Friday, February 12, 2016

Alexander Jules Manzanilla 5/41: The Wine Of Joy

Manzanilla is sometimes known as vino de la alegria, the wine of joy, as well as el mas fino de los finos, the finest of the fine. It is a type of sherry unique to a single city in the sherry region, Sanlúcar de Barrameda, and even has its own Denominación de Origen, called Manzanilla de Sanlúcar de Barrameda. Commonly, it is drier and paler than Fino sherry, with a taste often thought to be salty, reminiscent of the briny sea off the coast of Sanlúcar.

Spaniards love Manzanilla and a single example will illustrate the extent. At the Sevilla Feria, the famed Spring Festival of Seville, the capital of Andalusia, it is said that attendees drink approximately 600,000 bottles of Manzanilla over the course of only six days. What a massive consumption in such a short period of time. And when we look at total Manzanilla consumption in Spain, we see more evidence of their love for this Sherry style.

In 2014, Spaniards produced about 36.6 million liters of sherry, consuming about 11.5 million liters and exporting the rest. More than half of their consumption was Manzanilla, over 6.5 million liters. Their second most consumed sherry is Fino, at about 2.4 million liters. Sherry exports to the U.S. constituted about 1.47 million liters and of that amount, there was only about 50,000 liters of Manzanilla, a mere drop in the bucket. That is the rough equivalent of only 5500 cases. Far too many Americans still are unaware of the joys of this briny sherry.

For more information about Manzanilla, you should check my two-part article on this sherry: Manzanilla: The Neglected Sherry (Part 1) and Manzanilla: The Neglected Sherry (Part 2). Learn more about its origins and production methods, its different styles and food pairing. It is certainly one of my favorite sherry types, especially as I love its briny nature. It can be like a bottle of the ocean, bringing to mind fresh seafood and time spent on a boat on the sea.

Alexander Russan, the founder of Alexander Jules, is similar in some respects to a negociant, visiting Sherry producers and cellar owners and carefully selecting some of their barrels to create a special Sherry. I previously reviewed the first three of his Sherries, as well as provided more info about his company and you should check out my article for additional background on Alexander Jules. Those three Sherries made my 2014 list of Top Ten Wines Over $15. Last year, I reviewed his Los Abandonados 6/8 Oloroso and it made my 2015 list of Top Wines Over $50.

Recently, he released two new Sherries, the Fino 4/65 and the Manzanilla 5/41, and I received media samples of both. On Wednesday, I posted my review of the Fino and now I'm here to review the Manzanilla.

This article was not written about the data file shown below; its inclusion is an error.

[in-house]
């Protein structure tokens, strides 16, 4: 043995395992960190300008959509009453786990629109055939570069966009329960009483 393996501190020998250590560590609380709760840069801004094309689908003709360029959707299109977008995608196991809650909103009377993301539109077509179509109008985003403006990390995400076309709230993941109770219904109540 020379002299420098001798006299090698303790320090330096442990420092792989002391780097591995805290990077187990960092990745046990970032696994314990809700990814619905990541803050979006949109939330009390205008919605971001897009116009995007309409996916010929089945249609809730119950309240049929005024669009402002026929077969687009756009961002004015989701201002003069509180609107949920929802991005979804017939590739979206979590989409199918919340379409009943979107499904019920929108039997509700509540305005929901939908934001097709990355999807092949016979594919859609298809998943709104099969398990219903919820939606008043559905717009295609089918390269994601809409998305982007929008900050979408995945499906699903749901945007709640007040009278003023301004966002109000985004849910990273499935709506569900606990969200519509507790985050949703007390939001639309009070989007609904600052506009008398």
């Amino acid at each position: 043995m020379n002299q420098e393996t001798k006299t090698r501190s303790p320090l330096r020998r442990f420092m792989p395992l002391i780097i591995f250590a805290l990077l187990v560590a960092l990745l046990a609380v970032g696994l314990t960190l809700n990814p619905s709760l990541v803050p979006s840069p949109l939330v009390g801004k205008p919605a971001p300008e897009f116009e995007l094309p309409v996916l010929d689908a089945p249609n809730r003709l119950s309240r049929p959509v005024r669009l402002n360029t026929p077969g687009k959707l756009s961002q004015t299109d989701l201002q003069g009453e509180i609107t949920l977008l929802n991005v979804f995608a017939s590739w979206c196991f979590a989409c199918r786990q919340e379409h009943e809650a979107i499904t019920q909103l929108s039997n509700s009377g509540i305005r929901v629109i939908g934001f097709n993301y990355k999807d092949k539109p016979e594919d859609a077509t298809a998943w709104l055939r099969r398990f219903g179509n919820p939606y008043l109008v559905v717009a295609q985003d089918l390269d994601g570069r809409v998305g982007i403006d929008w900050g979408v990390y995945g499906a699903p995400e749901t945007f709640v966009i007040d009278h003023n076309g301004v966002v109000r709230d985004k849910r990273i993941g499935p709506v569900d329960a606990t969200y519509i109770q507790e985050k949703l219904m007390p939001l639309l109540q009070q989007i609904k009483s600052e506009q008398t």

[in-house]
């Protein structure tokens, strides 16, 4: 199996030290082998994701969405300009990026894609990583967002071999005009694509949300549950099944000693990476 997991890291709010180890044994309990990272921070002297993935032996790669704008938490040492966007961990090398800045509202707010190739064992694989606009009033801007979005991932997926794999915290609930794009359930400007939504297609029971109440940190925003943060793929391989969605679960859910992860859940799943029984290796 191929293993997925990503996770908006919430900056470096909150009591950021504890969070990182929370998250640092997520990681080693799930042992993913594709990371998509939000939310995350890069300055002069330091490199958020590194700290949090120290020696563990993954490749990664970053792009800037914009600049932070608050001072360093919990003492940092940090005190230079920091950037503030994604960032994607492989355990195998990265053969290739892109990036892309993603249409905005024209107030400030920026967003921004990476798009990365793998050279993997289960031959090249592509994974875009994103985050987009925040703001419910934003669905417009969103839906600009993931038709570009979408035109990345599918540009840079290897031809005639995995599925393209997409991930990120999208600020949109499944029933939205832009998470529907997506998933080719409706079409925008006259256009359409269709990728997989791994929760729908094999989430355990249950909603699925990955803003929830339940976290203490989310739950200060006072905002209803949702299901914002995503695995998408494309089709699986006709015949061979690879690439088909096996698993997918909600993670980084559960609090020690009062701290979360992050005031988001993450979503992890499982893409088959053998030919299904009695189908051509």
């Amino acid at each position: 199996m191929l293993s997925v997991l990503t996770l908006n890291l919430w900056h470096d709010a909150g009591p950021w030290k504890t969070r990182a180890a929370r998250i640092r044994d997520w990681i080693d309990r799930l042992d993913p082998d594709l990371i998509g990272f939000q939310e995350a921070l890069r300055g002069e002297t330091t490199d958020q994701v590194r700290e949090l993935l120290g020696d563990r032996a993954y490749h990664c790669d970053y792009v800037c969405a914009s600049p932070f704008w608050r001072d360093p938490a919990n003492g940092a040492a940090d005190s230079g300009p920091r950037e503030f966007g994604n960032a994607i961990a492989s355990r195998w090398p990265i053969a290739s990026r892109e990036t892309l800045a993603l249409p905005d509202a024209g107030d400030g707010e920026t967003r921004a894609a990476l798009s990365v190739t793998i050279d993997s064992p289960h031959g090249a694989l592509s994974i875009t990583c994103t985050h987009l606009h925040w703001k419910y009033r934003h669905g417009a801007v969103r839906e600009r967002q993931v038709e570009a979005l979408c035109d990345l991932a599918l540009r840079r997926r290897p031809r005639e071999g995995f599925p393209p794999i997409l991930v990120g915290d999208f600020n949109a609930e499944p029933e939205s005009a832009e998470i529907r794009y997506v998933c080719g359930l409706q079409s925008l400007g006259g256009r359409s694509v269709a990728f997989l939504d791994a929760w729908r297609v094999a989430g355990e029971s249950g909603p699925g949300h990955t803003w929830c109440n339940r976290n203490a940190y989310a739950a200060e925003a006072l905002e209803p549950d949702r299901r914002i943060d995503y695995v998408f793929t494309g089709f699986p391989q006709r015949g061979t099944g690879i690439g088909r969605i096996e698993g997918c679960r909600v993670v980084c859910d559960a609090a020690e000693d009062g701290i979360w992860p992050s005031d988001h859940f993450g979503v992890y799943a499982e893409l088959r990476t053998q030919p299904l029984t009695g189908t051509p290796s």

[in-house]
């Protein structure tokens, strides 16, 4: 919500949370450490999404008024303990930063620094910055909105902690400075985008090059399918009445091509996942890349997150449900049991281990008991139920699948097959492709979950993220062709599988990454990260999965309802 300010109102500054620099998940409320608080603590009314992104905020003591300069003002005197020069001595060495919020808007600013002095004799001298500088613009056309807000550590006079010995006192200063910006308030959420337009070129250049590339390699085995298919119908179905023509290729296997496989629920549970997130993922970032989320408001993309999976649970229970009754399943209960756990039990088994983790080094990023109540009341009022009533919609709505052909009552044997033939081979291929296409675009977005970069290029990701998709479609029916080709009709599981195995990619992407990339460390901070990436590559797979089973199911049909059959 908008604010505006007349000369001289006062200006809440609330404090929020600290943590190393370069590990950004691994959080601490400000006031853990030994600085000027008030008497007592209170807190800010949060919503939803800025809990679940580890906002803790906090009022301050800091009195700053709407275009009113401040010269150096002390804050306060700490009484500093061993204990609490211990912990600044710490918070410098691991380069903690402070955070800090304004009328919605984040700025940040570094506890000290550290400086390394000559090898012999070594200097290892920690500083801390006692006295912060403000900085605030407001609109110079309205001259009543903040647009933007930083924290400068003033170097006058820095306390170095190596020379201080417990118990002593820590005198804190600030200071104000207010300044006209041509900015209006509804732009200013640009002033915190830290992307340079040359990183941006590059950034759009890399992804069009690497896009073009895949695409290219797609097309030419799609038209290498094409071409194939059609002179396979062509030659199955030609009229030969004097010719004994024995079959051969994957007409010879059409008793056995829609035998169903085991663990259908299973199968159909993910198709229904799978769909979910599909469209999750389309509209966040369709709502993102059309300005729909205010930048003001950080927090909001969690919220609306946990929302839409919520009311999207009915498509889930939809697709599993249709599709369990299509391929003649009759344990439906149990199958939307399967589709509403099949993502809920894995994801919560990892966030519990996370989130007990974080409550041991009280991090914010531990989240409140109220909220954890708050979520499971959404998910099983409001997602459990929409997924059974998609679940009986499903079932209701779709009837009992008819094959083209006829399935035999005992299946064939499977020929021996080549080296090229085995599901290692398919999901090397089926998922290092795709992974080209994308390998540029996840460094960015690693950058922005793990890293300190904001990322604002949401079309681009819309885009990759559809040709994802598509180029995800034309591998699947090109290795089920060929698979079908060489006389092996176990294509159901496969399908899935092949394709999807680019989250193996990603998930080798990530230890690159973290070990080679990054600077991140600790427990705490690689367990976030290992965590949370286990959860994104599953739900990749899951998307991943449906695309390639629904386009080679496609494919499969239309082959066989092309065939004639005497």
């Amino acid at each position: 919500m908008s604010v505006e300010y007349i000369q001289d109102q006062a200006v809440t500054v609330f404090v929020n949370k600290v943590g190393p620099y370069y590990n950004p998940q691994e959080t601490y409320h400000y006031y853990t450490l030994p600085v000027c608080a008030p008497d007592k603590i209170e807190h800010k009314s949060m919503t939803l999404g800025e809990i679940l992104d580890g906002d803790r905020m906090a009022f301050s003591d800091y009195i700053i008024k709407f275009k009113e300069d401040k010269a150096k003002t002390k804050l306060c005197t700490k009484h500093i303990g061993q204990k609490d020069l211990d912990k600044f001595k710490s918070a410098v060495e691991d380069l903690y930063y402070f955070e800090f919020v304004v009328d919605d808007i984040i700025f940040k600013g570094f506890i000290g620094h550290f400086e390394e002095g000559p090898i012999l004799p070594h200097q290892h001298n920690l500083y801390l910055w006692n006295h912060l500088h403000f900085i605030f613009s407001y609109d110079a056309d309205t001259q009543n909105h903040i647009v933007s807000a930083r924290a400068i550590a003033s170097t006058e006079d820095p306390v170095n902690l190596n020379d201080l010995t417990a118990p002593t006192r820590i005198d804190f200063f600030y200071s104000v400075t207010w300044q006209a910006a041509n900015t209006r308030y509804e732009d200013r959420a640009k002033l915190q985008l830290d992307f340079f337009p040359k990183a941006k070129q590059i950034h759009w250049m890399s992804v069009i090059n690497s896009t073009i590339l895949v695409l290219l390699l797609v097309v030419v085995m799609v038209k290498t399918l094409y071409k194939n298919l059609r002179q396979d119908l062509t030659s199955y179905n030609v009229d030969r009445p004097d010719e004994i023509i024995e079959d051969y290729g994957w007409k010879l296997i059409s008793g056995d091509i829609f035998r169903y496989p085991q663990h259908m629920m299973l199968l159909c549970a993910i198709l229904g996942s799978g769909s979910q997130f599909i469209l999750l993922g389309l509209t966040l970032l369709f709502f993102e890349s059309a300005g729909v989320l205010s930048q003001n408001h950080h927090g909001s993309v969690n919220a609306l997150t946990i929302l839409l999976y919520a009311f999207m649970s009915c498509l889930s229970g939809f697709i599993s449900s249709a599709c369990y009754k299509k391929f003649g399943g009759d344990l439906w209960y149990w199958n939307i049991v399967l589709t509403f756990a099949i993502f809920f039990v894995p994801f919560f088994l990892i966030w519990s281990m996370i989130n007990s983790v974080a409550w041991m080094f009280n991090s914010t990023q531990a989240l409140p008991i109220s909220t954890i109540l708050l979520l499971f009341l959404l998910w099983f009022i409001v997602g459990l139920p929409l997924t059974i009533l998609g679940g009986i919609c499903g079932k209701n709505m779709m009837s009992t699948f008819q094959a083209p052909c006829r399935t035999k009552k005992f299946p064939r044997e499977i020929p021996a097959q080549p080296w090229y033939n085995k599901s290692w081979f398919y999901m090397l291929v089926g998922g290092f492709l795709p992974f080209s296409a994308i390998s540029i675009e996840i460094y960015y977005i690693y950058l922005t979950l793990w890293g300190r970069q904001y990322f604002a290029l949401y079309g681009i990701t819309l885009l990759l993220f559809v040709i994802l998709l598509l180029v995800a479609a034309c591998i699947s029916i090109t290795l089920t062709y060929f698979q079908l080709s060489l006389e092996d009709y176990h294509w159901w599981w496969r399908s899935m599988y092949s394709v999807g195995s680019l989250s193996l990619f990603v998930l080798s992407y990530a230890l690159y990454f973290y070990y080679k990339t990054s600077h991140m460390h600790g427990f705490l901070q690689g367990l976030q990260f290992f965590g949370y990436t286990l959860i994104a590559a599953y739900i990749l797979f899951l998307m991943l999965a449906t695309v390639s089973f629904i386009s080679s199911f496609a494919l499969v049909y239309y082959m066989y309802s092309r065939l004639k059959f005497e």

The Manzanilla 5/41 (about $40/750ml) was bottled in May 2015, only 1000 bottles were produced. and it has a 15% ABV. The Sherry, which is an average of eight to nine years old, is a blend of five barrels from the Maruja solera in Juan Piñero's La Playilla de la Red bodega, with the grapes from the Sanlucar Pago del Hornbill. The bodega was founded in 1910 while the Maruja solar was only started in 1980.

Usually, solera barrels are kept at the bottom of the stacks but in this case, the Maruju solar barrels are actually at the top. This makes a difference as the higher barrels receive less humidity but higher temperatures, causing the flor to be thinner and have a lesser impact on the Sherry. Russian chose 5 barrels, from the top row, out of the 41 in this group. In addition, when the sherry was ready for bottling, he didn't add any sulfites and the Manzanilla was not fined or cold stabilized, though it was moderately filtered. As such, this Manzanilla could likely qualify as en rama, raw sherry, which is as close to sherry out of the cask as you will find.

With a deep golden color, there is an aromatic and alluring salty edge to its aroma, a touch of the sea. As soon as I removed the cork, the aromas seemed to fill my nose and I felt transported back to Sanlucar, sipping Manzanilla on a patio with tapas, including jamon de bellota. As I sipped the sherry, I found it to be bone-dry, briny, and with nutty undertones. It was an elegant sherry with a delicious savoriness which will make you yearn for another glass.

Paired with a sashimi dinner, it was a superb pairing, the silky fish with salty soy sauce balanced well with the dry and briny Manzanilla. I would love this sherry with a couple dozen East Coast oysters, or any type of seafood for that matter. It's acidity would help cut through a creamy clam chowder or deal with a buttery lobster.  I'm sure this Manzanilla would pair well with fried foods, spicy Asian cuisine, and much more. Like Fino, it is very food friendly.

Between the new Alexander Jules Fino and Manzanilla, my person favorite was the Manzanilla, because I generally prefer that sherry type to Fino. However, both sherries are excellent, great examples of the types and you won't go wrong with either one. Both receive my highest recommendation, though I'd personally give a little more push to the Manzanilla.

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